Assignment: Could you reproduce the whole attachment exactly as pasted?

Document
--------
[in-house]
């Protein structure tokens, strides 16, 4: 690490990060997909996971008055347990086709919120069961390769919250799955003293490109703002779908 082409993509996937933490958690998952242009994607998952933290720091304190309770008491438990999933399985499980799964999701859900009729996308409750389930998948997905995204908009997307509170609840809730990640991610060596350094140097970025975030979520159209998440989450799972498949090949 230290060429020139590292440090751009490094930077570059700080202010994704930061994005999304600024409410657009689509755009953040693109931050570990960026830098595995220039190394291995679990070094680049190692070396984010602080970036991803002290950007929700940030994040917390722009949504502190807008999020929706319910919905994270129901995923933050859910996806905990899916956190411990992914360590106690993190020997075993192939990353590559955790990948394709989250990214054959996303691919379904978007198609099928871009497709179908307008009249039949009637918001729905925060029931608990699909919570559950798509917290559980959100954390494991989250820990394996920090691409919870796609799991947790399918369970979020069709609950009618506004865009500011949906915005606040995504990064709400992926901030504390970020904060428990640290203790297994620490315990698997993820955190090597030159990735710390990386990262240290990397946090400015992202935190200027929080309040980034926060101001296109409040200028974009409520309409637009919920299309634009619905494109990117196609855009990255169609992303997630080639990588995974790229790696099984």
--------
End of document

[in-house]
């Protein structure tokens, strides 16, 4: 690490990060997909996971008055347990086709919120069961390769919250799955003293490109703002779908 082409993509996937933490958690998952242009994607998952933290720091304190309770008491438990999933399985499980799964999701859900009729996308409750389930998948997905995204908009997307509170609840809730990640991610060596350094140097970025975030979520159209998440989450799972498949090949 230290060429020139590292440090751009490094930077570059700080202010994704930061994005999304600024409410657009689509755009953040693109931050570990960026830098595995220039190394291995679990070094680049190692070396984010602080970036991803002290950007929700940030994040917390722009949504502190807008999020929706319910919905994270129901995923933050859910996806905990899916956190411990992914360590106690993190020997075993192939990353590559955790990948394709989250990214054959996303691919379904978007198609099928871009497709179908307008009249039949009637918001729905925060029931608990699909919570559950798509917290559980959100954390494991989250820990394996920090691409919870796609799991947790399918369970979020069709609950009618506004865009500011949906915005606040995504990064709400992926901030504390970020904060428990640290203790297994620490315990698997993820955190090597030159990735710390990386990262240290990397946090400015992202935190200027929080309040980034926060101001296109409040200028974009409520309409637009919920299309634009619905494109990117196609855009990255169609992303997630080639990588995974790229790696099984």